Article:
PaperCity Magazine

March 2018- Houston

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Page 65 of 115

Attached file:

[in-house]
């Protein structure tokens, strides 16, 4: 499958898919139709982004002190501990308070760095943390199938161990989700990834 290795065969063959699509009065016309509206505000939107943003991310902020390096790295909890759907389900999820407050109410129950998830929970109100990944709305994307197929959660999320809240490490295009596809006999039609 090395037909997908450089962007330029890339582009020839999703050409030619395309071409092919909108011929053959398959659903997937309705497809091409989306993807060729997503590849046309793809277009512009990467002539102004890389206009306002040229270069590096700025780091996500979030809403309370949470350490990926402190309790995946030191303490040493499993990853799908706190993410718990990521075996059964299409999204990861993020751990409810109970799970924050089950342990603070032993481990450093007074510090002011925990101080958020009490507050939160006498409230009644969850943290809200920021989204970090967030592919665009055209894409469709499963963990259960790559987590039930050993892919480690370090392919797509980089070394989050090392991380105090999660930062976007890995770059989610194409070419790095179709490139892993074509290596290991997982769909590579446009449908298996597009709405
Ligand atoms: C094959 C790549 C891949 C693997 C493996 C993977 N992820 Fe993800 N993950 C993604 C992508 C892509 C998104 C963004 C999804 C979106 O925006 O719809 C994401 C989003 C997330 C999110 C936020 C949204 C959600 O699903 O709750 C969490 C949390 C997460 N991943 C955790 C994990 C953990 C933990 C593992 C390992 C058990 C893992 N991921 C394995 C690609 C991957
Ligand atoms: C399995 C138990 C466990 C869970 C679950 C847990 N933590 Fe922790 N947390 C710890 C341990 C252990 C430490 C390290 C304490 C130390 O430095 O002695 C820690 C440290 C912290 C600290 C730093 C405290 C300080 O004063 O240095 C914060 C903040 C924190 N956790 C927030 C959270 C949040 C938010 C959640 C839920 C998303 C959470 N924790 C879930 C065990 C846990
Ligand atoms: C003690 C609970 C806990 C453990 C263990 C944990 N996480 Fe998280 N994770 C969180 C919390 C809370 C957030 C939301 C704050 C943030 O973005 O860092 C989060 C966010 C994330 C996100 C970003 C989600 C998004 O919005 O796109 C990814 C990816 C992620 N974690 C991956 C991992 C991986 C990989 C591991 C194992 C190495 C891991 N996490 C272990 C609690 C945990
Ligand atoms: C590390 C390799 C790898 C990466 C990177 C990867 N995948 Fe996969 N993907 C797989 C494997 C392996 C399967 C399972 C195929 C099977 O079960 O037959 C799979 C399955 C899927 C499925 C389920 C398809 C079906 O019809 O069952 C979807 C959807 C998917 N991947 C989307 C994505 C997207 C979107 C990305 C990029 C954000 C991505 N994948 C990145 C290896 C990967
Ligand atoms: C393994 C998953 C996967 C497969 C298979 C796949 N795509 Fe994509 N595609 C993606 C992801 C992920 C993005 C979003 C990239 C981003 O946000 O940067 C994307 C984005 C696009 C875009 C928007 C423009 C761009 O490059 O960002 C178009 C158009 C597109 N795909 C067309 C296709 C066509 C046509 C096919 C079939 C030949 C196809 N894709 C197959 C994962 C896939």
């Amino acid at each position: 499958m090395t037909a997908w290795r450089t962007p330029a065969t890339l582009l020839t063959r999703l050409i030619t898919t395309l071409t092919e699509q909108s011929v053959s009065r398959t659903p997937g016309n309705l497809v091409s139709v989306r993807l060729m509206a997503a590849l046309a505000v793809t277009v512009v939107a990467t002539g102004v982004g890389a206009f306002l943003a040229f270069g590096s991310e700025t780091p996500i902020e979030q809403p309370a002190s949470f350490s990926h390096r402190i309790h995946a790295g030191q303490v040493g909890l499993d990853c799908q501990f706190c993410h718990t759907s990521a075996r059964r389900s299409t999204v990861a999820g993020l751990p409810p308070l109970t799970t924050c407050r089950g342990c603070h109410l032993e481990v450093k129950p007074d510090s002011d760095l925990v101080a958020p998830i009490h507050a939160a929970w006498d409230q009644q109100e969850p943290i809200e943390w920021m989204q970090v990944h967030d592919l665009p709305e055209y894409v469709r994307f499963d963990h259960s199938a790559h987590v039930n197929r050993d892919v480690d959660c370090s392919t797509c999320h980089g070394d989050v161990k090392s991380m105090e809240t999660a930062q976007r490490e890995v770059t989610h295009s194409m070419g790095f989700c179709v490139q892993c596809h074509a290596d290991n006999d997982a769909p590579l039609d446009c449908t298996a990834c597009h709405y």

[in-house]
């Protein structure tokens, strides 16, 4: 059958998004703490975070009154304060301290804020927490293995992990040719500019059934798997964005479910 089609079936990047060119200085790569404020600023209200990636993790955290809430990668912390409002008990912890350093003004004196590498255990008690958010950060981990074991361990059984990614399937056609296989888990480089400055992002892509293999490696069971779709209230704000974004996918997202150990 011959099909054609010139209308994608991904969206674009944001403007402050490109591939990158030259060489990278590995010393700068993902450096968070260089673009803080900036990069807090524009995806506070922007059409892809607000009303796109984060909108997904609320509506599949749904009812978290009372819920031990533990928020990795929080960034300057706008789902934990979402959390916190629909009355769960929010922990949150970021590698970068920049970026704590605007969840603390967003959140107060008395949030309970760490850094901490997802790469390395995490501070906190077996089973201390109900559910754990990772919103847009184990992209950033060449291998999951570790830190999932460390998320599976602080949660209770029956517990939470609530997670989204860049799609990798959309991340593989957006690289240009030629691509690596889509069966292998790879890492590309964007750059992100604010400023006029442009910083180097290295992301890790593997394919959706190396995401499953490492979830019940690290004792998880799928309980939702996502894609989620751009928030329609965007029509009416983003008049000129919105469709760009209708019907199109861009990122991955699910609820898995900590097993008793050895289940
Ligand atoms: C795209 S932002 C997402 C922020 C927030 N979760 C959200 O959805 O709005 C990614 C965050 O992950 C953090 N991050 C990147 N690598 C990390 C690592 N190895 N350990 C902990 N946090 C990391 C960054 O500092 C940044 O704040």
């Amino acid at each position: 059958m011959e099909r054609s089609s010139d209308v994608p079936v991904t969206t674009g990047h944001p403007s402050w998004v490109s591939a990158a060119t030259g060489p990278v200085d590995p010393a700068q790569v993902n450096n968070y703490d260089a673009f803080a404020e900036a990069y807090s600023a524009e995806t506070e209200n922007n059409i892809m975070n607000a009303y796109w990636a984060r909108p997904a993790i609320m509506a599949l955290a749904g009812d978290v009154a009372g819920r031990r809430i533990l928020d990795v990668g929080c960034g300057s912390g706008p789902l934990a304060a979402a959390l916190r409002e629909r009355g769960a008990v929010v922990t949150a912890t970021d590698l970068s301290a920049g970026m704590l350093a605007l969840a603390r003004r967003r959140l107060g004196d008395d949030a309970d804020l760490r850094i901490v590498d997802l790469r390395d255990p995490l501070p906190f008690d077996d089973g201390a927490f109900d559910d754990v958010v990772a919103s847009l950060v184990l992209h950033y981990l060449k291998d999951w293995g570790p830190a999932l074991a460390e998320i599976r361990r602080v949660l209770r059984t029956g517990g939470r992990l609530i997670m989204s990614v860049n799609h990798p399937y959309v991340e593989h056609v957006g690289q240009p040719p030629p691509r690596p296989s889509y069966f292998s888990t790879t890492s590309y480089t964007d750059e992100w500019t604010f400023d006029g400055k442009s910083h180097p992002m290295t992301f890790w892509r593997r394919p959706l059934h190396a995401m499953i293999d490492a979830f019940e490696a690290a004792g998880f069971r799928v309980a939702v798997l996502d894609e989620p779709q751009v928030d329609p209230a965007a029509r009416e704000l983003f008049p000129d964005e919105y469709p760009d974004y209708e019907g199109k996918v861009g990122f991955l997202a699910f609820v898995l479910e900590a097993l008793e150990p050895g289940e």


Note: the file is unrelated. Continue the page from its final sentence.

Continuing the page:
O ne of the most anticipated events of the spring literary and art scene is the release of Double Vision: The Unerring Eye of Art World Avatars Dominique and John de Menil (Alfred A. Knopf, March 2018, $40). Author William Middleton's decade-in-the-making volume, weighing in at 750 pages, is the first-ever biography of the founders of one of the world's jewels of a museum, The Menil Collection. Middleton, who relocated from New York to Houston for 10 years of scholarly study, had complete access to the family and the museum archives, including a trove of personal correspondence — some 5,000 letters, nearly all in French and hand-written, most translated for the first time. The book includes 32 pages of photos, with an additional 120 images throughout the text — many, never before published. Double Vision represents a magnum opus by its author, a respected journalist, editor, and former Paris bureau chief for the Fairchild publishing empire. THE DE MENILS' COURAGE If the art world were the sole topic of Double Vision, it would be laudatory, but this book is so much more. It reveals the courage of a couple who stood up to provincialism and prejudice. They were the staunchest supporters of the late U.S. Congressman Mickey Leland and helped ensure his victory to get to D.C. and serve on Capitol Hill. Tales of the de Menil and Schlumberger family history, interwoven into the turbulent times of the French Revolution, World War I, and World War II, are vividly told, including the illustrious Schlumberger ancestor, 19th-century statesman François Guizot. A prime minister under the last king of France, this figure, almost forgotten outside his own country, was one of the most powerful statesmen in Europe during the reign of Louis Philippe (1830 - 1848). He was Dominique de Menil's great-great- grandfather. Houstonians such as the seminal Jermayne MacAgy and the eccentrically brilliant Walter Hopps, founding director of The Menil Collection, also come to life. The former was so revered by the de Menils that she is buried in their plot at Forest Park Lawndale Cemetery in Houston. MacAgy is best remembered for one of the most remarkable exhibitions ever mounted in Texas — "Totems Not Taboo," presented at the Museum of Fine Arts, Houston's new Cullinan Hall in 1959. Middleton highlights the exhibition too as a "daring gesture" in the segregated South, due to its emphasis on African art. PATRONS OF ART + ARCHITECTURE + DESIGN Design disciples will find fascinating the glimpse into the de Menils' interiors, including Middleton's research on French architect Pierre Barbe and his restrained aesthetic, which is traced from the couple's first apartment in Paris to its apogee in their Houston house (architecture Philip Johnson, interiors Charles James) — then ultimately their museum (Renzo Piano). A bonus from knowing Barbe was meeting Max Ernst, one of the talents who is a touchstone of The Menil Collection and its startling Surrealist galleries. Equally revealing is Middleton's research that the now iconic Ernst Portrait of Dominique (circa 1932) was once relegated, for 15 years, to the top of an armoire in their Parisian attic. Double Vision is an apt book for our troubled times. Cinematic, with a love story at its heart about the couple who surmounted different religions (his Catholic, hers Protestant) in the decade leading up to World War II, it offers a captivating portrait of the little understood lives they created prior to 1941, when they first emigrated to Houston. The pair of future patrons settled during a stimulating, often controversial era in a boomtown city where they subsequently brought in luminaries — Andy Warhol, Rosamond Bernier, the Dalai Lama, Nelson Mandela, Norman Mailer, and René Magritte — who interacted with the locals and changed and enlarged the Texas cultural and humanitarian landscape forever. The de Menil thread to the founding of Dia, and its support of artistic forces such as Donald Judd and his burgeoning Chinati Foundation in Marfa, is outlined. Middleton also tells the story of the 45-minute meeting that led to the hiring of Renzo Piano for his first building in America, and details why Dominique de Menil was the architect's ideal client. As for the author, who is heading to the finish line following a decade of determination and tenacity in the face of complex, daunting research, and exquisite diplomacy required to earn the de Menil family's trust, Middleton answers our question: "How do I feel right now? Well, it is astounding to me that the book is actually finished and is going out into the world this month. It has been a very long, fascinating journey." (continued on page 108) TEN YEARS BY CATHERINE D. ANSPON. PORTRAIT TIM WALKER. I N T H E M A K I N G , T H E D E M E N I L O P U S D E B U T S William Middleton 64

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